The West Indian locust can be found throughout the Caribbean, Mexico, and Central and South America. On St. John it thrives in moist forest regions such as Reef Bay and Bordeaux Mountain.
The tree serves itself up as a sumptuous meal for a medium sized woodpecker commonly known as the yellow-bellied sapsucker. Every so often yellowbellied sapsuckers visit St. John. One of their favorite activities is to drill a band of small holes in the tree’s trunk. (The West Indian locust is the only tree on St. John marked in this way thus offering those who are interested an easy method of identification.)
To repair these wounds the tree secretes a sweet sap, which the yellowbellied sapsucker licks up with its long bushy tongue. If the yellowbellied sapsucker is lucky, the sap will attract ants and other juicy insects, which are happily consumed along with the delicious sweet goo. (The National Park information sign says that the yellowbellied sapsucker makes the holes in the locust tree only to attract insects and not to suck the sap. Many experts, however, do not agree with this theory.)
Despite the unappealing name, and an equally unappealing odor, many Virgin Islanders, especially children, have been known to enjoy its sweet taste.
The seedpods look like big fat toes and the mealy pulp around the seeds, although foul smelling, is edible and good tasting.
Curtney Chinnery, a native of Jost Van Dyke and aficionado of Virgin Island culture, gives this description of the stinking toe fruit:
“We here in the Virgin Islands call the fruit of the West Indian locust stinking toe. The fruit is brown with the shape of a large toe. The shell is hard and not easy to break. The inside substance is dry, hairy, powdery and yellow. The seed is the same shape as the fruit itself only smaller. Once the shell is open an odor is released that can be said to be just about unbearable. This is a strange thing because the locust fruit tastes so good once one engages in the eating of it. Then it’s not easy to be satisfied by eating just one. Unfortunately the odor from the locust is a lingering one and this may cause you problems. For example it is not easy to get someone to kiss you after eating a stinking toe fruit.”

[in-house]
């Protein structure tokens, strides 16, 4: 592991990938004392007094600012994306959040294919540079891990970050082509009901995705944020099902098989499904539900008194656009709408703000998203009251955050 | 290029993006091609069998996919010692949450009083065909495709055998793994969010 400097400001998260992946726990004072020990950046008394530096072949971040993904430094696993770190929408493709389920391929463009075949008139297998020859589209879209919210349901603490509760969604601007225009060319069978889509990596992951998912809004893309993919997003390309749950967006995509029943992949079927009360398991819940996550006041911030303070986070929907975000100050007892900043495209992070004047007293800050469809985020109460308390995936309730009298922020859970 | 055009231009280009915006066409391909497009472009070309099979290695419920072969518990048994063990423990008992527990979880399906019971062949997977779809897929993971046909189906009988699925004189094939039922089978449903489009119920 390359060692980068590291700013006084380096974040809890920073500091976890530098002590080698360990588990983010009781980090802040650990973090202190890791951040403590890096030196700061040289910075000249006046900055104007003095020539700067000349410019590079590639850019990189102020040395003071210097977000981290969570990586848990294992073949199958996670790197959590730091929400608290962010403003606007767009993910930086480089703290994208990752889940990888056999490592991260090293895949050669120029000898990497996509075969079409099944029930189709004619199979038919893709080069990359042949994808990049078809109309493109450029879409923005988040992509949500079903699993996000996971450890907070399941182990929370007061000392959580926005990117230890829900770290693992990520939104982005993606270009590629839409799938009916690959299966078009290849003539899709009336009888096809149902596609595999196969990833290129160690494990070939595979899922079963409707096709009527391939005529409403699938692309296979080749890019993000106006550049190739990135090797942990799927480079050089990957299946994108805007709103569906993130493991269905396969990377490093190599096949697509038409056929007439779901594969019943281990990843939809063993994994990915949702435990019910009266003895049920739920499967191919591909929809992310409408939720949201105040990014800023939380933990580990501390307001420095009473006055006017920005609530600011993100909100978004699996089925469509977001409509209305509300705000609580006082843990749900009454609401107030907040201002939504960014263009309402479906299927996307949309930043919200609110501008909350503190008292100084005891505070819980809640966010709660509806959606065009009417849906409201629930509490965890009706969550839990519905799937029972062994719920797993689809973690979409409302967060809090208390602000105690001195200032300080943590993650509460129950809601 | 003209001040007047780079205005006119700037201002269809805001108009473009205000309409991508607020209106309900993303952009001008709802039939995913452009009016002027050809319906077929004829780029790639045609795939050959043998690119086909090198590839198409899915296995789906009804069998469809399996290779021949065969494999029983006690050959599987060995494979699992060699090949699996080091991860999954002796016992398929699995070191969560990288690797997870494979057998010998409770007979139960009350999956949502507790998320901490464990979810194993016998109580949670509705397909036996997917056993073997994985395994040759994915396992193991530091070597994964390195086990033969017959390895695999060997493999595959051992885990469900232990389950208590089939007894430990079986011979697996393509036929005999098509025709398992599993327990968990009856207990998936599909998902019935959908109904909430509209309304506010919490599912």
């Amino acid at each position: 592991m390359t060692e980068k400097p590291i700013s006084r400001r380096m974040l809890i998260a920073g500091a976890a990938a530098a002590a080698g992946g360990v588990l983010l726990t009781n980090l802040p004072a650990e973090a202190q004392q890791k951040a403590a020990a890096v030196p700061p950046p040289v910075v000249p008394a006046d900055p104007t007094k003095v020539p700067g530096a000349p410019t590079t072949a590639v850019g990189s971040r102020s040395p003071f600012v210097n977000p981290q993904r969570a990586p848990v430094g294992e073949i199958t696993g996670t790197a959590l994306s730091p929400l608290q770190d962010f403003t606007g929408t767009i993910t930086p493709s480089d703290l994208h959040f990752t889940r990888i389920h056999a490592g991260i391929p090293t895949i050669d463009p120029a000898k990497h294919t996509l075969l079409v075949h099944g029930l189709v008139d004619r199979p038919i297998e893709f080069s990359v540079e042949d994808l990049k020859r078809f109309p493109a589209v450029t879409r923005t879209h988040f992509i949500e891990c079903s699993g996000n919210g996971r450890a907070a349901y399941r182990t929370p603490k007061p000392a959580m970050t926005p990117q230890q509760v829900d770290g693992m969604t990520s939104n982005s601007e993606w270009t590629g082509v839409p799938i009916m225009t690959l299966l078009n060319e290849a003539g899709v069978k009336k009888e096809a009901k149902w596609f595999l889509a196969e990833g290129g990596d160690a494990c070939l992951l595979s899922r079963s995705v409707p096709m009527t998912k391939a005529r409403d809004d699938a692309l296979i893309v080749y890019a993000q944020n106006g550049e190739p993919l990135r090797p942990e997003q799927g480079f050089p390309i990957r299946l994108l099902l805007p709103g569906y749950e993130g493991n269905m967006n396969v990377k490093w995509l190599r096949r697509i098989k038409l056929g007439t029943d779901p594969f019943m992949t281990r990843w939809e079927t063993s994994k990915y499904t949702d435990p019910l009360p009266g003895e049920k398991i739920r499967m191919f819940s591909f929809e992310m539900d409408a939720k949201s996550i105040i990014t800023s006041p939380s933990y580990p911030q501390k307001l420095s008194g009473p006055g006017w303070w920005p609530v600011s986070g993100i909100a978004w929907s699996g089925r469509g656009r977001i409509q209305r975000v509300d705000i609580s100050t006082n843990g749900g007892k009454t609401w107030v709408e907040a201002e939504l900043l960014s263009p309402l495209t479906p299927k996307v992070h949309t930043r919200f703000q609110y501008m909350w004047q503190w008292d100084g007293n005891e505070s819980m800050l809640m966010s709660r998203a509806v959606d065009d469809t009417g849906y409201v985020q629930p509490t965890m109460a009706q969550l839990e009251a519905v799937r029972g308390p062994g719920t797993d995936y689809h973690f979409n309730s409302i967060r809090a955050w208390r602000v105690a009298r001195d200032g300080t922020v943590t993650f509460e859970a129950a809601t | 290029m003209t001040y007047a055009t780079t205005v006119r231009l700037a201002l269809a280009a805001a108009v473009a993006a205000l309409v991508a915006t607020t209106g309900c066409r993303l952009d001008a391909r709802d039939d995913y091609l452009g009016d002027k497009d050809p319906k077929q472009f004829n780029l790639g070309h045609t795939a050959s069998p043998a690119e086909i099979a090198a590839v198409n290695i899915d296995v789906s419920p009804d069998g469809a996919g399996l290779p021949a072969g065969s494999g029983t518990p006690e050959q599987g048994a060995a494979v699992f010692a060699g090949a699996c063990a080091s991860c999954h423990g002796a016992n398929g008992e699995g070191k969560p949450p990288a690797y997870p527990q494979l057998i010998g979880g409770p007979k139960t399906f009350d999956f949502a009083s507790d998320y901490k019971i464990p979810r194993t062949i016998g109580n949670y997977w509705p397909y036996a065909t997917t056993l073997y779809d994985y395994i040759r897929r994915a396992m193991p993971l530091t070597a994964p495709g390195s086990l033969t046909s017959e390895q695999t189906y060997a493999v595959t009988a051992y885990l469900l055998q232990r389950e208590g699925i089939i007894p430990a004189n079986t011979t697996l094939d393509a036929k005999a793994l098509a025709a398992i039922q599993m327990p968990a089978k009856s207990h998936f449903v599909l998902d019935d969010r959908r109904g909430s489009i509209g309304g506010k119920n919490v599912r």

St. John News
Apparently the banned pesticide that seriously sickened a family visiting St. John has been used elsewhere in the Virgin Islands and by other companies besides Terminex. Meanwhile government officials are trying to track down vacationers who stayed at villas in the Virgin Islands who may have been exposed to the deadly pesticide…. read article
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